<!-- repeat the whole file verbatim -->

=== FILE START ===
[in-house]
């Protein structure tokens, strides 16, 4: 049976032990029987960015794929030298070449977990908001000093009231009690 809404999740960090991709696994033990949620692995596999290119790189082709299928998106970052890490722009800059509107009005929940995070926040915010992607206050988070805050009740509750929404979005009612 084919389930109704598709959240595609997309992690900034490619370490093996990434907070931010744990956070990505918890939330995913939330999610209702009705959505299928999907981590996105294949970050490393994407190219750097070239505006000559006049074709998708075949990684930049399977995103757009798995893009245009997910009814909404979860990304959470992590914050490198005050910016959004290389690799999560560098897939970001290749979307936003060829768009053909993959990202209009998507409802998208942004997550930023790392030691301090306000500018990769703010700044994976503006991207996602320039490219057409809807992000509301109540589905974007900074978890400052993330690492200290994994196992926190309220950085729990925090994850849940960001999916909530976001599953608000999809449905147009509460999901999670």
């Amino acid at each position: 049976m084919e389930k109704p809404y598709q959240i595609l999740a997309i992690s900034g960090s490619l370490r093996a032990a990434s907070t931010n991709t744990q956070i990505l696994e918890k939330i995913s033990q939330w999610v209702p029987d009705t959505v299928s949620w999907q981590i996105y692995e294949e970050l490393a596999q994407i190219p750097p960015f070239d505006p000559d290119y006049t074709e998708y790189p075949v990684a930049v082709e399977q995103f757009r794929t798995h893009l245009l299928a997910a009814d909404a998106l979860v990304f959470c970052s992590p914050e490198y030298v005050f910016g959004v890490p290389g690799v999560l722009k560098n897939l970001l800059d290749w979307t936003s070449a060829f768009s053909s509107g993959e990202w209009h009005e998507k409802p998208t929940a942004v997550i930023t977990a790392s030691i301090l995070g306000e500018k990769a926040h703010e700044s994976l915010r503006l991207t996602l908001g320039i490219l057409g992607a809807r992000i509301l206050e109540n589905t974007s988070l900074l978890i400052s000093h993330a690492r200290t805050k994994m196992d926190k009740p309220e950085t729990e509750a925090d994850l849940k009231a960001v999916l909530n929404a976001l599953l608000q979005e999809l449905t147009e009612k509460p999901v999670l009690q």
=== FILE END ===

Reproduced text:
[in-house]
């Protein structure tokens, strides 16, 4: 049976032990029987960015794929030298070449977990908001000093009231009690 809404999740960090991709696994033990949620692995596999290119790189082709299928998106970052890490722009800059509107009005929940995070926040915010992607206050988070805050009740509750929404979005009612 084919389930109704598709959240595609997309992690900034490619370490093996990434907070931010744990956070990505918890939330995913939330999610209702009705959505299928999907981590996105294949970050490393994407190219750097070239505006000559006049074709998708075949990684930049399977995103757009798995893009245009997910009814909404979860990304959470992590914050490198005050910016959004290389690799999560560098897939970001290749979307936003060829768009053909993959990202209009998507409802998208942004997550930023790392030691301090306000500018990769703010700044994976503006991207996602320039490219057409809807992000509301109540589905974007900074978890400052993330690492200290994994196992926190309220950085729990925090994850849940960001999916909530976001599953608000999809449905147009509460999901999670």
């Amino acid at each position: 049976m084919e389930k109704p809404y598709q959240i595609l999740a997309i992690s900034g960090s490619l370490r093996a032990a990434s907070t931010n991709t744990q956070i990505l696994e918890k939330i995913s033990q939330w999610v209702p029987d009705t959505v299928s949620w999907q981590i996105y692995e294949e970050l490393a596999q994407i190219p750097p960015f070239d505006p000559d290119y006049t074709e998708y790189p075949v990684a930049v082709e399977q995103f757009r794929t798995h893009l245009l299928a997910a009814d909404a998106l979860v990304f959470c970052s992590p914050e490198y030298v005050f910016g959004v890490p290389g690799v999560l722009k560098n897939l970001l800059d290749w979307t936003s070449a060829f768009s053909s509107g993959e990202w209009h009005e998507k409802p998208t929940a942004v997550i930023t977990a790392s030691i301090l995070g306000e500018k990769a926040h703010e700044s994976l915010r503006l991207t996602l908001g320039i490219l057409g992607a809807r992000i509301l206050e109540n589905t974007s988070l900074l978890i400052s000093h993330a690492r200290t805050k994994m196992d926190k009740p309220e950085t729990e509750a925090d994850l849940k009231a960001v999916l909530n929404a976001l599953l608000q979005e999809l449905t147009e009612k509460p999901v999670l009690q």